Bilingualism of judges | A very specific interpretation of the Chief Justice

Despite the protests of many, the Chief Justice of the Court of Quebec, Lucie Rondeau, persists and signs: she can intervene in the process of selecting judges for the Court of Quebec by having, if such is her opinion, add to the opinions. of competitions for certain judges’ posts the requirement of fluency in English on the part of the candidates. The requirement, in fact, to be bilingual.

Paul Begin

Paul Begin
Former Minister of Justice of Quebec

Alleging the non-compliance with the rule of the separation of powers by the Minister of Justice, the Chief Justice took the latter to the Superior Court of Quebec to have three notices of competition annulled which did not contain, illegally according to her, the bilingualism requirement on the part of the candidates, as she had requested. This exceptional court proceeding by a chief justice was served in November.

The judges of the Court of Quebec are appointed by the government of Quebec. Under the Courts of Justice Act, the Government of Quebec adopted in 2012 the Regulation respecting the procedure for the selection of candidates for the office of judge of the Court of Quebec.

These Regulations authorize the Minister of Justice to form a selection committee to assess the suitability of candidates for the office of judge and to provide him with an opinion on them. To do this, the selection committee must apply the criteria set out in Article 25 of the Rules. The committee reports to the Minister by proposing three suitable candidates for appointment as judge in order to enable him to make a recommendation to the Council of Ministers for an appointment for the post which is the subject of the competition.

The introductory paragraph of Article 25 is very clear: “In evaluating the candidacy of a candidate, the committee takes into account the following criteria”, criteria which are listed in paragraphs 10 to 60, including:

10. the candidate’s skills, including: a) personal and intellectual qualities, integrity, knowledge and general experience; b) the degree of his legal knowledge and experience in the areas of law in which he would be called upon to perform his duties; vs) […]. The other criteria are not at issue in the dispute.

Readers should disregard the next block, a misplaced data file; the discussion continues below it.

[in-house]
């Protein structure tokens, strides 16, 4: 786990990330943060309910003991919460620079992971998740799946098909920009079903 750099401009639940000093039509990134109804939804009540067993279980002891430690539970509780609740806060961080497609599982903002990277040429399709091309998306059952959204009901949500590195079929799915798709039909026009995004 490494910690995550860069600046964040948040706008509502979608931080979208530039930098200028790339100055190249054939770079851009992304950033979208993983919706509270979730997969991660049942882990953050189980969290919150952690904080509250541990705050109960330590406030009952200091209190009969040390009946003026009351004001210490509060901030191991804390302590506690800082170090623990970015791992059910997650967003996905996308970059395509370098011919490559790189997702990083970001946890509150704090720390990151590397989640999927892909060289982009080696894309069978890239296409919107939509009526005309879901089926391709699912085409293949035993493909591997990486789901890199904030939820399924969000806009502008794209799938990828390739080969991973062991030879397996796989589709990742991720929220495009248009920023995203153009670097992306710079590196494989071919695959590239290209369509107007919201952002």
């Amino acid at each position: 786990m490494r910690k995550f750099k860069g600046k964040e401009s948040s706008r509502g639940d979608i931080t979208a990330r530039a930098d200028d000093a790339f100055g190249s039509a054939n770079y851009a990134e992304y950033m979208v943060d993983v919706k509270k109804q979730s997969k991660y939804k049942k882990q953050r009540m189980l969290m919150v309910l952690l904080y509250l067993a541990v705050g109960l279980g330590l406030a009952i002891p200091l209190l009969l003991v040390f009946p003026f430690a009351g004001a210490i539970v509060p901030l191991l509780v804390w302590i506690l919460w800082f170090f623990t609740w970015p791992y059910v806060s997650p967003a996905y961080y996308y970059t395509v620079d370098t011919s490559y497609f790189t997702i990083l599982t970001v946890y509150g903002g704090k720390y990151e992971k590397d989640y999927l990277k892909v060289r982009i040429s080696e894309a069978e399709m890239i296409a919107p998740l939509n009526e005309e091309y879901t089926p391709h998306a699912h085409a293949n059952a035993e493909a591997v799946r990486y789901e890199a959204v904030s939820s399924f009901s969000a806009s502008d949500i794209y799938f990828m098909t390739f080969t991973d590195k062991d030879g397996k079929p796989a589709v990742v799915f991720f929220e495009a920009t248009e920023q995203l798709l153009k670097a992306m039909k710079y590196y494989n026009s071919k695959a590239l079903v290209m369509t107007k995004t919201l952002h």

Three observations

1) Nowhere in Article 25 does it say that the selection committee must apply to the candidates a criterion of bilingualism or, in other words, that fluency in the English language is required and must be taken into account by the selection committee.

2) Neither the Chief Justice nor the Minister may require the committee to take into account criteria other than those listed.

3) If the government had wanted to introduce the criterion of bilingualism in the selection process and had wanted the selection committee to take it into account, it is in this section of the Regulations that it would have included it.

Where is the problem ?

The problem stems from a small phrase found in Article 7 of the Rules, in the section entitled “Notice of vacant position”:

7. When a judge needs to be appointed and after have taken into consideration the needs expressed by the Chief Justice of the Court of Quebec […], the secretary opens, at the minister’s request, a competition and publishes […] a notice inviting interested persons to submit their application ”.

Chief Justice Rondeau interprets this text in her very particular way, namely that the words “and after having taken into consideration the needs expressed by the Chief Justice” would mean that at her sole discretion, she may have it entered in notices of competition that candidates must have a command of the English language, that is to say, in plain language, that they be bilingual.

Is this the meaning to be given to the word “needs”? Would this not, in doing so, add a criterion to those already provided for in section 25 of the Rules and which the selection committee must take into account?

However, we can give the word “needs” a very real meaning and, above all, very different from that given to it by the Chief Justice.

Indeed, these “needs expressed” by the Chief Justice for her court, would it not be:

1) tell the secretary how many judges it needs to fill positions that have become available due to retirement, death, illness or to respond to the increased volume of cases in a given district?

2) indicate in which chamber the position is open: civil, criminal or youth?

3) to make known in which judicial district the post is open and what will be the place of residence of the judge to be appointed?

These three elements are the “needs” of the Court that the Chief Justice can express, as provided for in Article 7 of the Rules, and that she is the only one able to make known to the secretary for the selection of candidates for the office. judge so that the latter advertises them in competition notices. This is how each opinion published by the secretary will express the concrete needs of the Chief Justice.

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